Attacks on Christianity seem to thrive during the Christmas season but that hasn't always been the case.
I was bummed to hear last month that a constitutional challenge was leveled at "A Charlie Brown Christmas." After a local church in Little Rock invited students to see an upcoming performance of the show, a parent contacted the Arkansas Society of Freethinkers, a self-described community of atheists, agnostics and humanists who charged that the show contains religious content and was being performed in a religious venue.
For those unfamiliar with the holiday classic, there's a key moment when Linus recites passages of scripture from the Gospel of Luke, which tell of the birth of Christ.
After giving the verses, Linus announces to his Peanuts family, "And that's what Christmas is all about."
One of my most memorable Christmas messages came not from an earthly pulpit but from another celestial body ... the moon. On Dec. 24, 1968 Apollo 8 Commander Frank Borman, Command Module Pilot Jim Lovell and Lunar Module Pilot William Anders became the first astronauts to spend Christmas in space.
People around the globe gazed skyward that Christmas Eve, just like the shepherds and wise men did during the first Christmas while each crew member read from the Book of Genesis, reciting verses 1 through 10, as they orbited the moon. Borman closed the message with the words "Good night, good luck, a Merry Christmas, and God bless all of you - all of you on the good Earth."
It's estimated that as many as one billion people watched the historic broadcast or listened on the radio. It was an incredible moment in our history, and gave many, including this writer a new perspective on the sanctity of life in the vastness of our universe.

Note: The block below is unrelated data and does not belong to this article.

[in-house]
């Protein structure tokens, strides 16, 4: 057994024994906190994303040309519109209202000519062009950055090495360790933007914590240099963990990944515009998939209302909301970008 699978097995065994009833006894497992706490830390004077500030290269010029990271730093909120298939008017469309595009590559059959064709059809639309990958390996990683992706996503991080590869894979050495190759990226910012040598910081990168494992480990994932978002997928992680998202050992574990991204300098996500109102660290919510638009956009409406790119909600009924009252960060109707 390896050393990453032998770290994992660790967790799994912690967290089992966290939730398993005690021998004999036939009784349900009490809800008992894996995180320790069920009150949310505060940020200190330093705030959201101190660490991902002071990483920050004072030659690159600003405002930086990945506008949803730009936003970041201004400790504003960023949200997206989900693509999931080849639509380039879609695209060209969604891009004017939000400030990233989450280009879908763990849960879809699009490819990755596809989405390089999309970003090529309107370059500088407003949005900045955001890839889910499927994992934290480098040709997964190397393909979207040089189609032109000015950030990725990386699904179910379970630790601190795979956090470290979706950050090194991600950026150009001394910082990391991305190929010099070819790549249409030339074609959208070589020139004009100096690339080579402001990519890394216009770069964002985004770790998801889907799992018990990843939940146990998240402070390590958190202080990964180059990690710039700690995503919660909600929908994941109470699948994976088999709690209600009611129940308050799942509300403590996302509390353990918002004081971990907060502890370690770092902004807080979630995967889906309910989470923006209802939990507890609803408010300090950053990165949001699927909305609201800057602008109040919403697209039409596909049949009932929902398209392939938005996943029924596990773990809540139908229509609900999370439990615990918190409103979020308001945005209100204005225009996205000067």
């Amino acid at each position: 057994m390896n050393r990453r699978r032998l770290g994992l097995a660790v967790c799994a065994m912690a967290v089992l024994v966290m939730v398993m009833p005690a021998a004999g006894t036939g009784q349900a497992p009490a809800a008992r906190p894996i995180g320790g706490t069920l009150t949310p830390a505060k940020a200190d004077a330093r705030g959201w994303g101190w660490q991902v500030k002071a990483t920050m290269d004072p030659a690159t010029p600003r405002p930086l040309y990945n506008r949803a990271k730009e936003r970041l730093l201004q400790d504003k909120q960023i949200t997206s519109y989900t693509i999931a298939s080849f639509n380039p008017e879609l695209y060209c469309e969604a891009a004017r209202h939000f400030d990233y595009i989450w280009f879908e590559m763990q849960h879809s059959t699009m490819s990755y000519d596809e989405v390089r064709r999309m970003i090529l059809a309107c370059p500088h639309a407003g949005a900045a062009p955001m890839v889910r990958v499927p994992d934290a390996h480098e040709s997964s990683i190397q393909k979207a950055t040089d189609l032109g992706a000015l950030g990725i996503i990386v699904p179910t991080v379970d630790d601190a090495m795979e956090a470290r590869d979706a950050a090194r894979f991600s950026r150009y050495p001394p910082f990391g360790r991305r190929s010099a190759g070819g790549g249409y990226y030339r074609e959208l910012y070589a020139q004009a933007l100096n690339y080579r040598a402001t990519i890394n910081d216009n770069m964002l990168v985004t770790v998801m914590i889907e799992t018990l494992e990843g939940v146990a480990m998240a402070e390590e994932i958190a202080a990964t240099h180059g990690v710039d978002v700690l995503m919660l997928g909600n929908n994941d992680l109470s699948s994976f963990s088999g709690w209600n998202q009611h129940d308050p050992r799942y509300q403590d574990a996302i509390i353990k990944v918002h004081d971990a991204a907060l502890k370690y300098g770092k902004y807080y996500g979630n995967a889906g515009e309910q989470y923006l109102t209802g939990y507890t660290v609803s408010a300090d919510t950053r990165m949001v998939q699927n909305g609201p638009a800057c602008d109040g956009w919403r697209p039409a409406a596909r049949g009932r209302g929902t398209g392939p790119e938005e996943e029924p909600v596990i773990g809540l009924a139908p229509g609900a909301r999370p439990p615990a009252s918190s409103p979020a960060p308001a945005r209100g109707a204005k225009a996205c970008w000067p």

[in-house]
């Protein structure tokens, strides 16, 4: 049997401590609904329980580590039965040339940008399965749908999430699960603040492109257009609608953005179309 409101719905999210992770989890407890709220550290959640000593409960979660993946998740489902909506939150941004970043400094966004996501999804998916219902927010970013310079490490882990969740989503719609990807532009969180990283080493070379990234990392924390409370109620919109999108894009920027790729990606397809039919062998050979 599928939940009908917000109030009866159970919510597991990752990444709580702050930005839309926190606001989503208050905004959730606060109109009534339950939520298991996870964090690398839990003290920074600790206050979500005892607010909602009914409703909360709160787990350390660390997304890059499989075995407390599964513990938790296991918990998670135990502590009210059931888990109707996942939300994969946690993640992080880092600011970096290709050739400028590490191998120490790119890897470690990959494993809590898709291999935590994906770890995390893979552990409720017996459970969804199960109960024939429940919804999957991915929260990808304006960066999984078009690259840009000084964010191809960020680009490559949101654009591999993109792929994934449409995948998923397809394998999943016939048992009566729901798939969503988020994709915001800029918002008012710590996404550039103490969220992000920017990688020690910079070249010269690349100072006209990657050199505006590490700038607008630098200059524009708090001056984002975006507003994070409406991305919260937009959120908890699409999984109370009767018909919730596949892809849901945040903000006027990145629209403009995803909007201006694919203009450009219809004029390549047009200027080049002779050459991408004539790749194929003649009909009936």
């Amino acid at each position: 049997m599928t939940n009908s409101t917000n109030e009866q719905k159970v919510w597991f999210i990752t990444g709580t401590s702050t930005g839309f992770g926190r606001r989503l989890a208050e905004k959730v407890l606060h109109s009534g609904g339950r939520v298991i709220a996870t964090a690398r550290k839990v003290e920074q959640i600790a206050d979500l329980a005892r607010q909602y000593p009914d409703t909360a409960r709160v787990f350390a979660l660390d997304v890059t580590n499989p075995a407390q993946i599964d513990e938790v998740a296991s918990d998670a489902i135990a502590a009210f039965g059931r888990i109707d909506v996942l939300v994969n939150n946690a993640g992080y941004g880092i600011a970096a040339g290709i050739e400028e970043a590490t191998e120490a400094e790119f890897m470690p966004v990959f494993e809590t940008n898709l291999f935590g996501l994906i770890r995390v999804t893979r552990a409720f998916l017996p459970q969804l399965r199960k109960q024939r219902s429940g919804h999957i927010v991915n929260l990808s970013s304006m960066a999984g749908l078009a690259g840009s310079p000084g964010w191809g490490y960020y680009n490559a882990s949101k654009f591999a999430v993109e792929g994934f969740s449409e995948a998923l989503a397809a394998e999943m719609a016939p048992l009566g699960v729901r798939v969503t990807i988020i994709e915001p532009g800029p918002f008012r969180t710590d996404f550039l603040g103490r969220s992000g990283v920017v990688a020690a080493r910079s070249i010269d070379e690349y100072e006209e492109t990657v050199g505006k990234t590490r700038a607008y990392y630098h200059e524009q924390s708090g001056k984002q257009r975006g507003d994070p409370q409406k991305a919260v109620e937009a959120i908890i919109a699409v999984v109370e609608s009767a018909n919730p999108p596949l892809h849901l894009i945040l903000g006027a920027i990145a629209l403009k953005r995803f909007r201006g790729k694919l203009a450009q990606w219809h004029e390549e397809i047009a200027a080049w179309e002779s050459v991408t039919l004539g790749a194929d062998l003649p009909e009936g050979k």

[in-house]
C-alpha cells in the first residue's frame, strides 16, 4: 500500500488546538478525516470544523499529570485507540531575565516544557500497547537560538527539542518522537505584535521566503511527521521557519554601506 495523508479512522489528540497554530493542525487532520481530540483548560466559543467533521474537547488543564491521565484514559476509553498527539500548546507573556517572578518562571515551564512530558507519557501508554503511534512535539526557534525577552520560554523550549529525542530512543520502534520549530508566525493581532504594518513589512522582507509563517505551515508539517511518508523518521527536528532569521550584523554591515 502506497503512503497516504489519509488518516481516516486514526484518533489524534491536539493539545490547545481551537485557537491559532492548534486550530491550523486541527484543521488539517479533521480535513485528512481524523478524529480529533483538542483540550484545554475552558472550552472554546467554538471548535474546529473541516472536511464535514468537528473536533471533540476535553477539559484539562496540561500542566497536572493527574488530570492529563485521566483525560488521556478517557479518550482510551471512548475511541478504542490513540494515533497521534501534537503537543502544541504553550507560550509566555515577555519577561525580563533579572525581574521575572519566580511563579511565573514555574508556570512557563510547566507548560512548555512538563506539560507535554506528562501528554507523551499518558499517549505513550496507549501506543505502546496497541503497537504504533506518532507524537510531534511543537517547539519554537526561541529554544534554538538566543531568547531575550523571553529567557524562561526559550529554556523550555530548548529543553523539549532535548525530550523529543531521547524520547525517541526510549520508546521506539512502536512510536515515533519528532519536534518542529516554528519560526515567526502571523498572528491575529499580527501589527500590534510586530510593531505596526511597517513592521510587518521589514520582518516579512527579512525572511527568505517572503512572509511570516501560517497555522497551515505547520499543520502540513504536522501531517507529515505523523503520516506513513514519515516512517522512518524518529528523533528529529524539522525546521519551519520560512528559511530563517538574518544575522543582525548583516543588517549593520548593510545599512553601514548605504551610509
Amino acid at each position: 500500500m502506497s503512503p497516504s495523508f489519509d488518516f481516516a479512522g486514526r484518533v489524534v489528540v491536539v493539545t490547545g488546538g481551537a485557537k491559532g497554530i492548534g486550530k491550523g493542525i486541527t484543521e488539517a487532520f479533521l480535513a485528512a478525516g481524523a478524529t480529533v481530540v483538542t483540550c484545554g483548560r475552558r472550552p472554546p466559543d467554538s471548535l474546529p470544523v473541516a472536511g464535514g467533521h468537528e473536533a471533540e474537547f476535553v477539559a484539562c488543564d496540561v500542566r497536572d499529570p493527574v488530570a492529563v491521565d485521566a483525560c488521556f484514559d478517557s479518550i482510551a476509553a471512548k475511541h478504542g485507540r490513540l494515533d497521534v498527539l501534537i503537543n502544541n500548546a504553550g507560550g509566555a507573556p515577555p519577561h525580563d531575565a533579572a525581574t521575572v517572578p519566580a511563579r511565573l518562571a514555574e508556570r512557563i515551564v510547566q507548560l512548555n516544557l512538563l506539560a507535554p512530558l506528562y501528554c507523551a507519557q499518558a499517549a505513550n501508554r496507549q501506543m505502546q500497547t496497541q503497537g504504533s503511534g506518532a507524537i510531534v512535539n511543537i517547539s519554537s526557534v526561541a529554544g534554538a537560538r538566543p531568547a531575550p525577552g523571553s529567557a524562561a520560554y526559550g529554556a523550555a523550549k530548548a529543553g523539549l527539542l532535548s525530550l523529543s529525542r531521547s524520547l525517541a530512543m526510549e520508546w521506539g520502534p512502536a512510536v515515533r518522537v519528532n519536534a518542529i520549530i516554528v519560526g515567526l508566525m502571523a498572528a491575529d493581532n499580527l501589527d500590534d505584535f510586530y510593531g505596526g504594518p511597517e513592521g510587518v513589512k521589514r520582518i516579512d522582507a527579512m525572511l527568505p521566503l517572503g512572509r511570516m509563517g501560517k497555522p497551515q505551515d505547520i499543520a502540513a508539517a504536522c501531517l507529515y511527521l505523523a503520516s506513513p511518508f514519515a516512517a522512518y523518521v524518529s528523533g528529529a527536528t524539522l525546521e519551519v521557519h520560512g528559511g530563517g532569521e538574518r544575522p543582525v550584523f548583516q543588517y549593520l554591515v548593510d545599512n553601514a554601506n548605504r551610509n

Madalyn Murray O'Hair, a noted atheist of the day, responded by suing the United States government, alleging violations of the First Amendment. The suit was dismissed by the Supreme Court due to lack of jurisdiction.
I recently heard astronaut Gene Cernan talk about his feelings of being the last man to walk on the lunar surface 40 years ago. Cernan commanded Apollo 17, which was the eleventh manned space mission in the NASA program and the sixth and last mission to land on the Moon. Apollo 17 returned to Earth six days before Christmas and like the Apollo 8 mission, allowed us to again reflect on the bigger celestial picture for the holidays.
We recall Gene Cernan's memorable words when he climbed the ladder to the Lunar module on leaving the moon.
"America's challenge of today has forged man's destiny of tomorrow. And, as we leave the Moon at Taurus-Littrow, we leave as we came and, God willing, as we shall return, with peace and hope for all mankind," he said.
Today, Cernan continues the fight to have NASA refunded, pointing out that it would cost just a half cent in the federal budget pie. He said the inspiration the space program could have on our children and future generations can't be calculated.
To amplify that fact, he tells the story about his granddaughter, who is now 20 and in college. When the girl was about five and they were both looking into the night sky, grandpa Cernan told her that he had walked on the moon.
Looking at him in amazement, the little girl answered, "I didn't know you went to heaven!"
By Jim Zbick